"He knew that poetry and design are the same thing in different forms, and he possessed the originality and craftsmanship needed for the practice of both, separately or simultaneously.  He was not content, therefore, to see his poems only in a written form or in ordinary print as they were in his earlier Poetical Sketches."

This was my first introduction to William Blake's poetry.  Overall, I think I liked more of the poetry in Songs of Innocence.  The illuminated plates are beautiful and do add to the poetry.  I was thankful they included the text of the poem on a separate page because it is sometimes hard to read it on the plate.

Here's one of my favorites from Songs of Innocence:


Sound the Flute!
Now it's mute.
Birds delight.
Day and Night.
In the dale
Lark in Sky
Merrily Merrily to welcome in the Year

Little Boy
Full of joy.
Little Girl
Sweet and small.
Cock does crow
So do you.
Merry voice
Infant noise
Merrily Merrily to welcome in the Year

Little Lamb
Here I am, 
Come and lick
My white neck. 
Let me pull
Your soft Wool.
Let me kiss
Your soft face.
Merrily Merrily we welcome in the Year

I read this book to fulfill the "Complete volume of poetry by a single author" category in The Literary Life Podcast 20 for 2020 Reading Challenge.

Monday, October 12, 2020

Book Review: Pulp Friction (Cider Shop Mysteries #2) by Julie Anne Lindsey

Pulp Friction (A Cider Shop Mystery #2)Pulp Friction (Cider Shop Mysteries #2). Julie Anne Lindsey. Kensington (2020). 248 pages. Genre: Cozy Mystery.

First Lines: "'Well, it's official.'  Mrs. Sawyer beamed at me across the service counter of my newly opened cider shop while half the down danced the funky chicken behind her.  'You've impressed me, Winona Mae Montgomery, exactly as everyone promised you would.'"

Summary:  Winnie has finally opened her cider shop after remodeling the old mail pouch barn on her grandparents' property.  Mrs. Sawyer and her daughter, Elsie, came to see Winnie a few weeks ago. They were looking for a beautiful place to hold Elsie's wedding and reception.  The orchard and cider shop were just what they were looking for.  The wedding was small and lovely, but Mrs. Sawyer invited the entire town to come for the reception and many did come. As the reception wore on, Winnie and her best friend, Dot, noticed the groom looking like he was not feeling well or had too much to drink.  If the latter was the case, he must have brought his own alcohol because only a few bottles of champagne were available for Winnie to make her champagne cider.  Soon they see the bride angrily approach the groom.  Winnie leaves the barn to go get something out of storage where she hears angry voices coming from above.  The voices belong to the groom and Winnie's ex-boyfriend, Hank.  Soon the groom shoves Hank and storms off followed by the groom, the bride and her bridesmaids.  Winnie returns to the barn with her box.  Dot also heard the yelling and asks Winnie if she did.  Winnie says that she did and now she wants to investigate.  On her way to find out what was going on she witnesses Hank's truck tear out of the driveway.  When she locates the bride she finds her sobbing beside the groom's lifeless body lying under the old farm truck that had been designated as the wedding getaway vehicle.  Did Hank have something to do with this?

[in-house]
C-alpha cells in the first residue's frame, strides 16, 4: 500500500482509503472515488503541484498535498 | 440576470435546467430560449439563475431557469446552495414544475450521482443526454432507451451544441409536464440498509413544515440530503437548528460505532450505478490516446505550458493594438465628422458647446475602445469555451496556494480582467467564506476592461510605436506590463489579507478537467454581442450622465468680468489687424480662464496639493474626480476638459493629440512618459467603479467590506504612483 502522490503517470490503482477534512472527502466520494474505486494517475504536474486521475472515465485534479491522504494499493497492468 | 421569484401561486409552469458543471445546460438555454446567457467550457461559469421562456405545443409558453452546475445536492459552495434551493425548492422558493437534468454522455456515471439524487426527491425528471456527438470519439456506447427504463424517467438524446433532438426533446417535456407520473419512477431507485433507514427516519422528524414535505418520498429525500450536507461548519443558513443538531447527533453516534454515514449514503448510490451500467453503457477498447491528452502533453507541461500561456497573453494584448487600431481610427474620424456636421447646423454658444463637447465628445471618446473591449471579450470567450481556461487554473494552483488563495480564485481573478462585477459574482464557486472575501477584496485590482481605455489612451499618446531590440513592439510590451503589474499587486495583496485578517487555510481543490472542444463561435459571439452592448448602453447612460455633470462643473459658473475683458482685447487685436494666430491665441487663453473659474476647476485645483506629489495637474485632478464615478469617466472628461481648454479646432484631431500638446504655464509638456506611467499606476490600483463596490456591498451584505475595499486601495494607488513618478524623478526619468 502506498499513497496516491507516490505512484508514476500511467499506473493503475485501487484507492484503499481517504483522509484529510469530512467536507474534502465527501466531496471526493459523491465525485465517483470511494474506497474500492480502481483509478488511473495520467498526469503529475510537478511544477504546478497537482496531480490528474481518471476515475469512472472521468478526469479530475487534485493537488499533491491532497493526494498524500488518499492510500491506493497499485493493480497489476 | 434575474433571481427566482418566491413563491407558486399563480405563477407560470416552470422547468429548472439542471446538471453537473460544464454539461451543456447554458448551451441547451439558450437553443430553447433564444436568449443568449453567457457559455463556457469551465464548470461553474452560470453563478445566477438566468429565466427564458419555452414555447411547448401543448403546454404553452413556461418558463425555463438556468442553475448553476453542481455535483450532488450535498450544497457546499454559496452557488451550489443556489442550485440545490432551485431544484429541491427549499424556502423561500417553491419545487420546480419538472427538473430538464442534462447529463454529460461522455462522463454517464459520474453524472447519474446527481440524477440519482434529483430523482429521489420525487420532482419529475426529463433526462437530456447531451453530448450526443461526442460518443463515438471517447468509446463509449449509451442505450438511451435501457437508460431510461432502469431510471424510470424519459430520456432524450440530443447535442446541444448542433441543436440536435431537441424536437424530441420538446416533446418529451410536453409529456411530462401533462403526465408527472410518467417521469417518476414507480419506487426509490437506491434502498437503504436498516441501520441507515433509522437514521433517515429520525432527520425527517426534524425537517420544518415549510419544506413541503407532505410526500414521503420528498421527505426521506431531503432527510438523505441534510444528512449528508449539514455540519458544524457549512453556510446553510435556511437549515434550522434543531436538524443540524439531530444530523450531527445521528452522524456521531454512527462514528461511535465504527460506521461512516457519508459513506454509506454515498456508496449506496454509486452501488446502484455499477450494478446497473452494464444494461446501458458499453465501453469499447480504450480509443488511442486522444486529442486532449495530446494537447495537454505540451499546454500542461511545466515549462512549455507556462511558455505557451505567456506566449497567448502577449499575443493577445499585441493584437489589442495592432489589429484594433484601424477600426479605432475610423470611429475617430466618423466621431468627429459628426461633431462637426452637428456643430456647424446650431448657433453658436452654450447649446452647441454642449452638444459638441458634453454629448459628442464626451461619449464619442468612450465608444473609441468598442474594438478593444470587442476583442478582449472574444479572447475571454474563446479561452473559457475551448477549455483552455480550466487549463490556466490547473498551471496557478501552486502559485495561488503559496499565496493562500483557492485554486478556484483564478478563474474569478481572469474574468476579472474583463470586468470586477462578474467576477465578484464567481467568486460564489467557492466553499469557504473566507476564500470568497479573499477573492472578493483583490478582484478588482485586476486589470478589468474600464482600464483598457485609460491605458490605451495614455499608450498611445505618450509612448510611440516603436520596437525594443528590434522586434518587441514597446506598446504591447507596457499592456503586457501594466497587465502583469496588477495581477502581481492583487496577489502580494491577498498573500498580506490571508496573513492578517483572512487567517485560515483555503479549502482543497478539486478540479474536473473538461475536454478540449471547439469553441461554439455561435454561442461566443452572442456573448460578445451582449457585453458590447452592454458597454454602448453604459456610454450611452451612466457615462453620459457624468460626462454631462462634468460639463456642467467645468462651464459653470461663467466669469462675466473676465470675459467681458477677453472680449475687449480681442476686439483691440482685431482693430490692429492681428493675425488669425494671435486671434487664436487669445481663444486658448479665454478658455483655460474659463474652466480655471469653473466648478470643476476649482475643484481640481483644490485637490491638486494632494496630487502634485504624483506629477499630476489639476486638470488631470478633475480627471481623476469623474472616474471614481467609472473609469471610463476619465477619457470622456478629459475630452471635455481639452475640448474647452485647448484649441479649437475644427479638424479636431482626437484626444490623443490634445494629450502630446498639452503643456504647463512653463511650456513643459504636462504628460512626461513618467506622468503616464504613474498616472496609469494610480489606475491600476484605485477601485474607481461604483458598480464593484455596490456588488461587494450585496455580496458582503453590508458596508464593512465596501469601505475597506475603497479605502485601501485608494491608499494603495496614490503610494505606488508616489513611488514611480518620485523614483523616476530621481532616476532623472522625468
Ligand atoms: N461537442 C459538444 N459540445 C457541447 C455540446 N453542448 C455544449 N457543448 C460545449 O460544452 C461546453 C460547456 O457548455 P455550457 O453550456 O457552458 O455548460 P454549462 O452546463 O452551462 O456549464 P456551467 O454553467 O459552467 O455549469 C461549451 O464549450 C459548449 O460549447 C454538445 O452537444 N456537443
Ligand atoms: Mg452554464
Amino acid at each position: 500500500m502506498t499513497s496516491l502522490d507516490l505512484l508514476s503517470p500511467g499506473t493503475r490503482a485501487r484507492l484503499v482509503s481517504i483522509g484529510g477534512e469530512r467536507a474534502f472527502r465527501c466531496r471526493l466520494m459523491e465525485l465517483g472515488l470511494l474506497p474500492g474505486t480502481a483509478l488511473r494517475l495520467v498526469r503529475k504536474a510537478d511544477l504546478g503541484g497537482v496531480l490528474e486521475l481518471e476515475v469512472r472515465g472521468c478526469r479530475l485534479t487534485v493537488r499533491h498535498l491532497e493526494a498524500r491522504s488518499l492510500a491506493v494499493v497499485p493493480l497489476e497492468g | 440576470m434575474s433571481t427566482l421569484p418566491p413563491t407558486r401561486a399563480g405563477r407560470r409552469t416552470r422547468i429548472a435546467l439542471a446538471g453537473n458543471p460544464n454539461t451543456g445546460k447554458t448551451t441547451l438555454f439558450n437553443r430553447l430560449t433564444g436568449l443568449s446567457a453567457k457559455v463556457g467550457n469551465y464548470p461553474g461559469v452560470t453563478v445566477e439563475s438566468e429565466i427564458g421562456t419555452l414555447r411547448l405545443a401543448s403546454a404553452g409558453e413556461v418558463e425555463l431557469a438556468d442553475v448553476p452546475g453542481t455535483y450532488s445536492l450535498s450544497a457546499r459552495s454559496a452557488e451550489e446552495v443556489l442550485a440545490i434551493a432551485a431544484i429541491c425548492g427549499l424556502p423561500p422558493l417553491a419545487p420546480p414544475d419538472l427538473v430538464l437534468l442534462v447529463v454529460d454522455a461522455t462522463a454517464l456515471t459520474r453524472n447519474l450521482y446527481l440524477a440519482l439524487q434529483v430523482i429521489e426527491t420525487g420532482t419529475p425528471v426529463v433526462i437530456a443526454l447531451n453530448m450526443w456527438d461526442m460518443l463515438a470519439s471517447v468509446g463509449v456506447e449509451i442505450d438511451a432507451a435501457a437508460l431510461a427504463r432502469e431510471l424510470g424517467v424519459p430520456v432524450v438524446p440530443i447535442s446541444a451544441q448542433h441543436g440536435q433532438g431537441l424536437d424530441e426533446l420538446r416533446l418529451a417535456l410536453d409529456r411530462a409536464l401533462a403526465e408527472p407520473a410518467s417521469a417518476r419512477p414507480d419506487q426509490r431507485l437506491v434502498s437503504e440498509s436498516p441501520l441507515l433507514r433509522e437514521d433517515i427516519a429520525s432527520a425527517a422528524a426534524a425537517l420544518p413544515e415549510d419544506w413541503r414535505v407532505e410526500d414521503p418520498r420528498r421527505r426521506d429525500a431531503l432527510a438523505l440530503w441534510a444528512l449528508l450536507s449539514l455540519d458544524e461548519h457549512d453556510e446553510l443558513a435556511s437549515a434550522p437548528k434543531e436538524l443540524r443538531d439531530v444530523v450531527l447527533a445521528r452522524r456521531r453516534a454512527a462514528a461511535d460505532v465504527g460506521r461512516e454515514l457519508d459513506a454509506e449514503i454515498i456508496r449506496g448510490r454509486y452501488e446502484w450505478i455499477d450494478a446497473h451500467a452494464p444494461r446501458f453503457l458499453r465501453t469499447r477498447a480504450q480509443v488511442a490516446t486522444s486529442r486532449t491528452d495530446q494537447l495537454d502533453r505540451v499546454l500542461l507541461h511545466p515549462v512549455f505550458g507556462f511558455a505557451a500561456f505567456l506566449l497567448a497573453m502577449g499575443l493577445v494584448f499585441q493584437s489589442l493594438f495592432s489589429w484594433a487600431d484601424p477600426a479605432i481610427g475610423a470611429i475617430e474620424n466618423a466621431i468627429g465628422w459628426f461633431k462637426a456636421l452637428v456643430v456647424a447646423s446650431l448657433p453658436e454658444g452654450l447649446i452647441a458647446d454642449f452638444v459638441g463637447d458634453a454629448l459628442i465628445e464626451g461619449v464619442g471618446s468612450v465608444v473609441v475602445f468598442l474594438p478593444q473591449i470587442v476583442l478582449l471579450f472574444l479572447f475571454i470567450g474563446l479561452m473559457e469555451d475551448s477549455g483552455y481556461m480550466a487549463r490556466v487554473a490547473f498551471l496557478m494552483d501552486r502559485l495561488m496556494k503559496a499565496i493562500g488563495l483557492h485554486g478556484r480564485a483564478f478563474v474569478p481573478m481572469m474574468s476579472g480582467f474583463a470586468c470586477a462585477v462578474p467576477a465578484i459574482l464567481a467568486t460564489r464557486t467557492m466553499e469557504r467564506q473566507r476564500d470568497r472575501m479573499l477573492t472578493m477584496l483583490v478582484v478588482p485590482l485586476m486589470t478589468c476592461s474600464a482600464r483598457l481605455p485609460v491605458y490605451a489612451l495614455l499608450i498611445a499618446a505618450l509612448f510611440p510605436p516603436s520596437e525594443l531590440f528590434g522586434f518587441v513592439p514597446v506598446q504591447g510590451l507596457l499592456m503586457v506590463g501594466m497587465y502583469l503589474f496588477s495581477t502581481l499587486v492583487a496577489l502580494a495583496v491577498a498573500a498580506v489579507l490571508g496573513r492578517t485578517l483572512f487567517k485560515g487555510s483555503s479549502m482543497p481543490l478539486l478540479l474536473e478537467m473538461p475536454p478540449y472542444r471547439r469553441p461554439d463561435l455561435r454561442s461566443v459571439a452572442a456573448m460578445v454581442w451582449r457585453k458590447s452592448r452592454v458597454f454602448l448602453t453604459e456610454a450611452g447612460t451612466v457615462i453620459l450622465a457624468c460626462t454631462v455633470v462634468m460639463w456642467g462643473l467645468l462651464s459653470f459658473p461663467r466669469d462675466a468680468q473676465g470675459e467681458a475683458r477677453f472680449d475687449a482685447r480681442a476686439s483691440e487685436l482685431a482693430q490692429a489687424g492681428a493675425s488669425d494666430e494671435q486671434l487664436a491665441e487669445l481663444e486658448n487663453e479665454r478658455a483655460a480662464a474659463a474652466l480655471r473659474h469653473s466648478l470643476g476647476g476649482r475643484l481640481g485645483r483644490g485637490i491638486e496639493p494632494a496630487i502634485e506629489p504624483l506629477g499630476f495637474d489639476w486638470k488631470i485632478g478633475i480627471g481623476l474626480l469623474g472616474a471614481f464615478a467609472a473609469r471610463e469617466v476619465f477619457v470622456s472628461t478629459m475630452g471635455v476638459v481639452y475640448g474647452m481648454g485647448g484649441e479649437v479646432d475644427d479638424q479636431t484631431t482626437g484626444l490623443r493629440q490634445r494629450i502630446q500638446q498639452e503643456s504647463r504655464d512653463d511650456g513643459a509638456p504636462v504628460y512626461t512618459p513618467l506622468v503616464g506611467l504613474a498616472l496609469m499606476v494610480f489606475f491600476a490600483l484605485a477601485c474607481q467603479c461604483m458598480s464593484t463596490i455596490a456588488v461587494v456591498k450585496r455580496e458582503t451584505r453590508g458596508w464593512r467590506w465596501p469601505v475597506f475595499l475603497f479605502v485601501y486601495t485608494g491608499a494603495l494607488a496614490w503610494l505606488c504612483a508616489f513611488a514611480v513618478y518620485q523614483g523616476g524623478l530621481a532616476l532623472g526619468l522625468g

My thoughts:  I fell in love with the characters and setting of this series in the first book, Apple Cider Slaying, and couldn't wait to revisit them.  I was not disappointed.

Winnie is a caring, hardworking young woman who has helped her grandmother save their family orchard and has built a business of her own selling cider made from the orchard's apples.  Winnie is determined to let the police handle this case and does a pretty good job of it.  But, sometimes her curiosity becomes too much and she begins asking questions.  Not to mention that others approach her looking for help and answers.  Winnie has a close relationship with her grandmother and they are always helping one another out.  Dot makes an interesting sidekick.  She is a park ranger who loves animals and is usually willing to help Winnie investigate.  We learn some new information about Sheriff Colton Wise's background and he and Winnie's relationship progresses. The characters are all very strong and interesting.

The mystery was full of twists and turns.  Just when you thought Winnie was getting close to figuring things out another factor would come into play.  There were some intense moments as well.  I realized who the killer was before Winnie did, but up until that point I did not suspect the person at all.

The setting is lovely and gives you a fall feeling no matter what time of year the book takes place.  This time it was in July, but Winnie is still making cider and Granny is still caring for the orchard and giving tours.

This was a great mystery, full of interesting characters and a lovely setting.  I look forward to visiting these characters again.


"Granny had grown up stitching Bible verses and proverbs, but times had changed, much to her dismay.  People had different preferences and a collectively darker sense of humor these days.  Meaning her perfectly executed floral borders no longer circled scripture."

"Several cups of liquid enthusiasm later, I was wide awake and anything seemed possible.  I dressed in my softest pair of jean shorts and the red V-neck T-shirt I loved, then wondered what to do with myself."

"Her simple black dress and flats were paired with black stockings, a matching handbag, and a tiny veiled hat.  The ensemble looked like something out of another era or a Hitchcock movie."